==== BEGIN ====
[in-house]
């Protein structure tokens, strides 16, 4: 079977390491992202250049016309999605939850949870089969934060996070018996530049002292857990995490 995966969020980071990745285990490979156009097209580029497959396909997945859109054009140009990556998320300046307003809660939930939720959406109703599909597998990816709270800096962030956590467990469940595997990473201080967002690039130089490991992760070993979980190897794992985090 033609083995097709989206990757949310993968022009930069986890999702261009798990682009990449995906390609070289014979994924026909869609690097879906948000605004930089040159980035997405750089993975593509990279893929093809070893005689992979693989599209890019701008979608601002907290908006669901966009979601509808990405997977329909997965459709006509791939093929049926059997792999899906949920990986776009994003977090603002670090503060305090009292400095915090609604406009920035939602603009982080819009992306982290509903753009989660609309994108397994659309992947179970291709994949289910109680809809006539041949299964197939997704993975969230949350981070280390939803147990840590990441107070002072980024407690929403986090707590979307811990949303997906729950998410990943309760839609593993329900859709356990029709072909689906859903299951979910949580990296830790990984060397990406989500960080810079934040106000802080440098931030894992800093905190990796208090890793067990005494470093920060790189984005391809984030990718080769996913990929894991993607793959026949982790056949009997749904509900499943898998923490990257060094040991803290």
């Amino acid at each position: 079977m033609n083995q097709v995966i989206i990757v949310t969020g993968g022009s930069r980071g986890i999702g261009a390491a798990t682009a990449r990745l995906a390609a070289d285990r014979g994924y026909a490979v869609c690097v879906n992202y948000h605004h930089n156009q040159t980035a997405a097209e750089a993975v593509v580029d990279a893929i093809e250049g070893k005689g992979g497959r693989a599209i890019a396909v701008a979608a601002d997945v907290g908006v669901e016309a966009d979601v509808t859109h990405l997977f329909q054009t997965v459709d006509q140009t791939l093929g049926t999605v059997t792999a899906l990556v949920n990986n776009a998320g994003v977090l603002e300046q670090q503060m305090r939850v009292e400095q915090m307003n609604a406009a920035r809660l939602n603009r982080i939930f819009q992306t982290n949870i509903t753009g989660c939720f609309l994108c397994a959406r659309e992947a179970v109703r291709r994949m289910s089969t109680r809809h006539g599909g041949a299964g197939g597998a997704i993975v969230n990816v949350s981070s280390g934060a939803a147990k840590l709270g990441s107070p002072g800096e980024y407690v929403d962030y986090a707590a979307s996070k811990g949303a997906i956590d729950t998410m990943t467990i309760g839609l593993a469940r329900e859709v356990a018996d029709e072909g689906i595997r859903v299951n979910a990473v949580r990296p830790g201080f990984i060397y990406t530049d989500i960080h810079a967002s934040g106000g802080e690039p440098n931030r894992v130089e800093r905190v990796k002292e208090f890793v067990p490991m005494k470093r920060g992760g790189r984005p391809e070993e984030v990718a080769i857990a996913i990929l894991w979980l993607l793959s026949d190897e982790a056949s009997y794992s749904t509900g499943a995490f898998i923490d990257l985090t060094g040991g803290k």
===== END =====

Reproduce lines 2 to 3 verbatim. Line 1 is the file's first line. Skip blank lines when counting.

């Protein structure tokens, strides 16, 4: 079977390491992202250049016309999605939850949870089969934060996070018996530049002292857990995490 995966969020980071990745285990490979156009097209580029497959396909997945859109054009140009990556998320300046307003809660939930939720959406109703599909597998990816709270800096962030956590467990469940595997990473201080967002690039130089490991992760070993979980190897794992985090 033609083995097709989206990757949310993968022009930069986890999702261009798990682009990449995906390609070289014979994924026909869609690097879906948000605004930089040159980035997405750089993975593509990279893929093809070893005689992979693989599209890019701008979608601002907290908006669901966009979601509808990405997977329909997965459709006509791939093929049926059997792999899906949920990986776009994003977090603002670090503060305090009292400095915090609604406009920035939602603009982080819009992306982290509903753009989660609309994108397994659309992947179970291709994949289910109680809809006539041949299964197939997704993975969230949350981070280390939803147990840590990441107070002072980024407690929403986090707590979307811990949303997906729950998410990943309760839609593993329900859709356990029709072909689906859903299951979910949580990296830790990984060397990406989500960080810079934040106000802080440098931030894992800093905190990796208090890793067990005494470093920060790189984005391809984030990718080769996913990929894991993607793959026949982790056949009997749904509900499943898998923490990257060094040991803290």
């Amino acid at each position: 079977m033609n083995q097709v995966i989206i990757v949310t969020g993968g022009s930069r980071g986890i999702g261009a390491a798990t682009a990449r990745l995906a390609a070289d285990r014979g994924y026909a490979v869609c690097v879906n992202y948000h605004h930089n156009q040159t980035a997405a097209e750089a993975v593509v580029d990279a893929i093809e250049g070893k005689g992979g497959r693989a599209i890019a396909v701008a979608a601002d997945v907290g908006v669901e016309a966009d979601v509808t859109h990405l997977f329909q054009t997965v459709d006509q140009t791939l093929g049926t999605v059997t792999a899906l990556v949920n990986n776009a998320g994003v977090l603002e300046q670090q503060m305090r939850v009292e400095q915090m307003n609604a406009a920035r809660l939602n603009r982080i939930f819009q992306t982290n949870i509903t753009g989660c939720f609309l994108c397994a959406r659309e992947a179970v109703r291709r994949m289910s089969t109680r809809h006539g599909g041949a299964g197939g597998a997704i993975v969230n990816v949350s981070s280390g934060a939803a147990k840590l709270g990441s107070p002072g800096e980024y407690v929403d962030y986090a707590a979307s996070k811990g949303a997906i956590d729950t998410m990943t467990i309760g839609l593993a469940r329900e859709v356990a018996d029709e072909g689906i595997r859903v299951n979910a990473v949580r990296p830790g201080f990984i060397y990406t530049d989500i960080h810079a967002s934040g106000g802080e690039p440098n931030r894992v130089e800093r905190v990796k002292e208090f890793v067990p490991m005494k470093r920060g992760g790189r984005p391809e070993e984030v990718a080769i857990a996913i990929l894991w979980l993607l793959s026949d190897e982790a056949s009997y794992s749904t509900g499943a995490f898998i923490d990257l985090t060094g040991g803290k």